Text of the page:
The New Foul Rules Are Here and It's Going to Take Some Getting Used To

Grant Halverson

Back in June the NCAA rule oversight committee for men's basketball approved a new block/charge call and made the point of defining certain types of fouls in the rulebook. Via the NCAA here is what these adjustments look like.

The NCAA Playing Rules Oversight Panel approved a change to how block/charge calls will be made in men’s basketball, effective for the 2013-14 season.

Under the revised block/charge call in men’s basketball, a defensive player is not permitted to move into the path of an offensive player once he has started his upward motion with the ball to attempt a field goal or pass. If the defensive player is not in legal guarding position by this time, it is a blocking foul.

Previously, a defender had to be in legal guarding position when the offensive player lifted off the floor.

The Men’s Basketball Rules Committee believes this will give officials more time to determine block/charge calls. Committee members also believe the tweak to the block/charge rule will:

• Allow for more offensive freedom
• Provide clarity for officials in making this difficult call
• Enhance the balance between offense and defense

In Division I games last season, the average amount of points scored in games was 67.5. This is the lowest amount since the 1981-82 season when teams averaged 67.6 points per game. The points per game average has also dipped in each of the last four seasons at the DI level.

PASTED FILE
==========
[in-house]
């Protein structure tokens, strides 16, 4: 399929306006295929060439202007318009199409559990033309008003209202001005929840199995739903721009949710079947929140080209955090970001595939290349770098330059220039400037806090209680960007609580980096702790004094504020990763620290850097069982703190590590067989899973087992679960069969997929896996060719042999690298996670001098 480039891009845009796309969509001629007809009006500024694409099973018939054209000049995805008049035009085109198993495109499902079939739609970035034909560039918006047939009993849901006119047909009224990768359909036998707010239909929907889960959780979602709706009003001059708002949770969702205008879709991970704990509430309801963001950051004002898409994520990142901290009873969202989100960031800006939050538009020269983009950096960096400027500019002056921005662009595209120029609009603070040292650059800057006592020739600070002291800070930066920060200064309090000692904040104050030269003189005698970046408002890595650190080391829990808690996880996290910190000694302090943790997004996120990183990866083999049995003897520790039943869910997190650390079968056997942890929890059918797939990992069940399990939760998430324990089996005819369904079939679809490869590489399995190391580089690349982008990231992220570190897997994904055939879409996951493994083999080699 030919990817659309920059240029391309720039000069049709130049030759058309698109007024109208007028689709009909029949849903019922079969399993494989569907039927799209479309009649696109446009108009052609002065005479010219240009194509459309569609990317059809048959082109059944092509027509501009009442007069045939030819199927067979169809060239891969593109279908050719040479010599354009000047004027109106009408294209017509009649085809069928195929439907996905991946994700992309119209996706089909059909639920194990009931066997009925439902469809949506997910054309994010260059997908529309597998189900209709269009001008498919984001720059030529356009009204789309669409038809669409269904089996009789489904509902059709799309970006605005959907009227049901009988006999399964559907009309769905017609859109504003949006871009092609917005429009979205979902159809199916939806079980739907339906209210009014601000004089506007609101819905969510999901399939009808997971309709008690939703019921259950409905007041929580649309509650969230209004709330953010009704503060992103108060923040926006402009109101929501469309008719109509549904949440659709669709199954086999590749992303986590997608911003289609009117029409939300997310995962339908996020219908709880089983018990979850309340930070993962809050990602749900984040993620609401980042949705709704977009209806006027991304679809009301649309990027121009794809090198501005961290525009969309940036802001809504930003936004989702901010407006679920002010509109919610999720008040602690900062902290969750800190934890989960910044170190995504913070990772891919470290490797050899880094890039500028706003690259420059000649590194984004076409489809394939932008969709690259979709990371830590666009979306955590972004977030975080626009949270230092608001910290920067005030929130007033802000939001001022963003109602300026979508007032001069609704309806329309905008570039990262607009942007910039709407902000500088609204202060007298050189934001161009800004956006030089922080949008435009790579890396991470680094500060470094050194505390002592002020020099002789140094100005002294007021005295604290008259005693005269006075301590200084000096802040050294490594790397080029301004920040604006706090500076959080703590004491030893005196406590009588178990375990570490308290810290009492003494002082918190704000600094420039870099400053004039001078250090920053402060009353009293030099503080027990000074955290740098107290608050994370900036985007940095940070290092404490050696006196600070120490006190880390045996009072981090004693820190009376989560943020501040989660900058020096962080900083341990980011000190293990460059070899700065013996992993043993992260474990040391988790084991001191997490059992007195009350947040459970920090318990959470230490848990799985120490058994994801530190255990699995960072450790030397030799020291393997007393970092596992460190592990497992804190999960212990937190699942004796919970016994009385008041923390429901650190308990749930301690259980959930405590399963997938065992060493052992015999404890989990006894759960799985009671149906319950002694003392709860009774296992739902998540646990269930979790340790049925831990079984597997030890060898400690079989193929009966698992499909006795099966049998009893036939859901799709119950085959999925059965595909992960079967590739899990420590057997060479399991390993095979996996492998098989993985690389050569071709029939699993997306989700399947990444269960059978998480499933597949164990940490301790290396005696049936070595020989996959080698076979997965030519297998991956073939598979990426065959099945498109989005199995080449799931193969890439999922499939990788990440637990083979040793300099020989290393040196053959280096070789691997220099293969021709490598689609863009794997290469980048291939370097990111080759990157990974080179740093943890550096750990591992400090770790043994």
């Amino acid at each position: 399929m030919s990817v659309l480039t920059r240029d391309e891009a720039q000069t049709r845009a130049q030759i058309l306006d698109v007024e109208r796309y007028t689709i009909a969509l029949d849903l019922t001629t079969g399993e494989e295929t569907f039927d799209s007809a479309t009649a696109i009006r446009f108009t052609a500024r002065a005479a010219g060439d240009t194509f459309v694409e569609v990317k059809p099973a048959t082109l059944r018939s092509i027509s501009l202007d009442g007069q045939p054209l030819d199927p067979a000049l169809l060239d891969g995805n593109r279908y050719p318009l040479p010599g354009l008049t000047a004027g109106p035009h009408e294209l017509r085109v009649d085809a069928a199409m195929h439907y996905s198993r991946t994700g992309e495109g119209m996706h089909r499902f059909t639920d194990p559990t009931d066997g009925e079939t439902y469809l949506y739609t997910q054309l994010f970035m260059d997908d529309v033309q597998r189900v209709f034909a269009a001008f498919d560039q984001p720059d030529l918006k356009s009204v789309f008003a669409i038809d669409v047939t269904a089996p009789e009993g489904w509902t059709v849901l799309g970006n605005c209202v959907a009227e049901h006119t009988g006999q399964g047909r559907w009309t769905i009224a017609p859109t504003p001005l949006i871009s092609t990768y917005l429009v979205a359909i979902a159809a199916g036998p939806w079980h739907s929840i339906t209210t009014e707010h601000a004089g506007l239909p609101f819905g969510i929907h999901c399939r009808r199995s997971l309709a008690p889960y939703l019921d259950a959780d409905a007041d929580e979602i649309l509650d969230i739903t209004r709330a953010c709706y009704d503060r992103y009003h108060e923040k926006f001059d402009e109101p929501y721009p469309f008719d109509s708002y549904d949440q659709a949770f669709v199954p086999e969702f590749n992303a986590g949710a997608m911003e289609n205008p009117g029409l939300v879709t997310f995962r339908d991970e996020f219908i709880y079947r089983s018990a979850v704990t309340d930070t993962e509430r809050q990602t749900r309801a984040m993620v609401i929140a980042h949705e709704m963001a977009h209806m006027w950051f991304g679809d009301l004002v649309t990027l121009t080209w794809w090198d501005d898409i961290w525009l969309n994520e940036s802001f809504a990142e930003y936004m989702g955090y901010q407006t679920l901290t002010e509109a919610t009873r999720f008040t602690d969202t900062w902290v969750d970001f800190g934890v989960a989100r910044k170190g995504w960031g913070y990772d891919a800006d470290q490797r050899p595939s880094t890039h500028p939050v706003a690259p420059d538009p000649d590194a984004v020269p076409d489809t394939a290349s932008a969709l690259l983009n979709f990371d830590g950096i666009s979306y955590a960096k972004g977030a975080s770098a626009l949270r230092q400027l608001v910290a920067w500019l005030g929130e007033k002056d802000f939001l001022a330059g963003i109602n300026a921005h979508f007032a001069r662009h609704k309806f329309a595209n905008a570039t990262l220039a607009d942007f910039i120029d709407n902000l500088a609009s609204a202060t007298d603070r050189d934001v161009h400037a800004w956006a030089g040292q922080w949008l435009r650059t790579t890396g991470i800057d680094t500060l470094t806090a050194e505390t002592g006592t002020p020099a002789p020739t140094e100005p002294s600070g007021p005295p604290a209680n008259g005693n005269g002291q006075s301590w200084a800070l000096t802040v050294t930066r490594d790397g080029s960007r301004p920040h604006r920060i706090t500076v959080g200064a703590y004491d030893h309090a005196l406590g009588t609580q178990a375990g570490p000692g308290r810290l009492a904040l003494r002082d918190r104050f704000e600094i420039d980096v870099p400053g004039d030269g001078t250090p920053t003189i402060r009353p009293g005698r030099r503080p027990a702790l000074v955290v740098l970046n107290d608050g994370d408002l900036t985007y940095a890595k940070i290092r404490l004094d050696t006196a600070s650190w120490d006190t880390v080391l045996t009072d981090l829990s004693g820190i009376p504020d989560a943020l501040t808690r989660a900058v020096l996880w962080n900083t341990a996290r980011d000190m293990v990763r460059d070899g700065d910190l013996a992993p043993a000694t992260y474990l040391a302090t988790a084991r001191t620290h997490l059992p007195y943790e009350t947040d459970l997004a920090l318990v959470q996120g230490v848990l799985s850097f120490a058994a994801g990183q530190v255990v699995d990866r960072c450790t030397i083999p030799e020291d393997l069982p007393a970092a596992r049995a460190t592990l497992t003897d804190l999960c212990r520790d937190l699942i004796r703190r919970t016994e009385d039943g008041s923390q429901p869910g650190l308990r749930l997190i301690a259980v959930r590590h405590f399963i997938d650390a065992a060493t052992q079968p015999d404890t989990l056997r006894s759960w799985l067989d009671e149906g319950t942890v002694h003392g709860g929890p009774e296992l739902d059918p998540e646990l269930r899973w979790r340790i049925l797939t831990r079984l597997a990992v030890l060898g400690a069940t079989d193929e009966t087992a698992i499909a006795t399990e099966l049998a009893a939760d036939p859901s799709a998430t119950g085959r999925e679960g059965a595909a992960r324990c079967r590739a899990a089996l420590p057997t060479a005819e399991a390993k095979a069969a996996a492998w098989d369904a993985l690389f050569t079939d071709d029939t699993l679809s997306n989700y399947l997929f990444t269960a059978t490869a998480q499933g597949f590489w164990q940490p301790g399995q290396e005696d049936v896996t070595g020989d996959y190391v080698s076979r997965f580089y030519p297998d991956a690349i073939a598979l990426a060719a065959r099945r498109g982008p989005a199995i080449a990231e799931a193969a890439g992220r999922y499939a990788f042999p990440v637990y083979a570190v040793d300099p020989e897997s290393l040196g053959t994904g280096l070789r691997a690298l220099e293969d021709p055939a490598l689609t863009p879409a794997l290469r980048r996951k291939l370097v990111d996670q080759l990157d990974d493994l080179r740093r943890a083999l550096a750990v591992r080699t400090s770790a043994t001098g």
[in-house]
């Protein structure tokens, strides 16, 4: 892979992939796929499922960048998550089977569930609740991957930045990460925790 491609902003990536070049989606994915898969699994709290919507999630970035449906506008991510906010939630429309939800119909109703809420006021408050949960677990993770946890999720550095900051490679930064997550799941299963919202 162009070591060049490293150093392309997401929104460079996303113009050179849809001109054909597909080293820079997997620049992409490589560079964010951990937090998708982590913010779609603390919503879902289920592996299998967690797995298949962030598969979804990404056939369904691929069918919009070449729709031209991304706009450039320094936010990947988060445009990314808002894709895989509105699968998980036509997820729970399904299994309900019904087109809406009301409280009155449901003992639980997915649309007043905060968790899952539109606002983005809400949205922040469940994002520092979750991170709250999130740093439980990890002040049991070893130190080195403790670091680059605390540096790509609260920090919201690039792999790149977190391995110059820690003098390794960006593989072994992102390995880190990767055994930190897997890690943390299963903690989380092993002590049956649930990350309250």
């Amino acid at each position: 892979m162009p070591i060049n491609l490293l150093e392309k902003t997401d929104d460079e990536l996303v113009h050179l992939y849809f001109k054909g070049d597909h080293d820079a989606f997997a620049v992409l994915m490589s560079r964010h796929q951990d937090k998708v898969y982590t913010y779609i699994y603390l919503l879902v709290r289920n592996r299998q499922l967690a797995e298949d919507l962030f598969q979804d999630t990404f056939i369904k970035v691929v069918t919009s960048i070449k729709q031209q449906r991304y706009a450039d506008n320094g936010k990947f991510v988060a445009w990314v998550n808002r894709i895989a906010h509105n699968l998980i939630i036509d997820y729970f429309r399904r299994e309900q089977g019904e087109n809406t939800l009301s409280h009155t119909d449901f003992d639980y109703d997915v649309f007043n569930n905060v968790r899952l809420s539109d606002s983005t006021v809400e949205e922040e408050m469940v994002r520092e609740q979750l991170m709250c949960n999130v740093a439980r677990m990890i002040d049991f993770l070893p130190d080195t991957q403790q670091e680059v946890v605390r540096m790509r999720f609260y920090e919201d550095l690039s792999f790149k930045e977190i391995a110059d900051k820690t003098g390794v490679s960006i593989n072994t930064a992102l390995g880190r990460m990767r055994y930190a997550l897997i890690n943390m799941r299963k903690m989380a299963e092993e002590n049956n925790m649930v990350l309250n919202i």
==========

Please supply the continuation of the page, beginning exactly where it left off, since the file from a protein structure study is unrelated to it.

With these facts in mind, much of the committee’s discussion in May focused on ways to open up the game. To that end, it will be stressed to officials that they must address the current rules throughout the game. The following types of personal fouls should be called consistently:

• When a defensive player keeps a hand or forearm on an opponent
• When a defensive player puts two hands on an opponent
• When a defensive player continually jabs by extending his arm(s) and placing a hand or forearm on the opponent
• When a player uses an arm bar to impede the progress of an opponent

I know, I know. There is a pretty good joke about Duke's defense in there somewhere.

The block/charge rule is being tightened up to prevent secondary defenders from simply sliding into the path of a player who has already picked the ball up and has begun his shooting motion. This is the way it should be because sliding in front of a player who is already going up for a shot and making no attempt to play the ball is not playing defense. Once an offensive player picks up the ball and starts upward for his shot, he doesn't have the option stopping if someone slides in his path at that point. The way this rule is written, you are either rotating to set yourself against a dribbler or coming to play the ball on a shot. There is no option to simply get in a shooter's way, absorb contact, fall down and get a call. And yes, officials are still going to screw this rule up more times than not because it continues to be a split-second judgment call.

As for the other new foul rules, they are basically just clear definitions of what kind of fouls should be called. The foul rules themselves didn't change but the NCAA clearly defining them in a way that could not be ignored did. NCAA director of officiating John Adams has replaced the annual "points of emphasis" with something called "The Rulebook."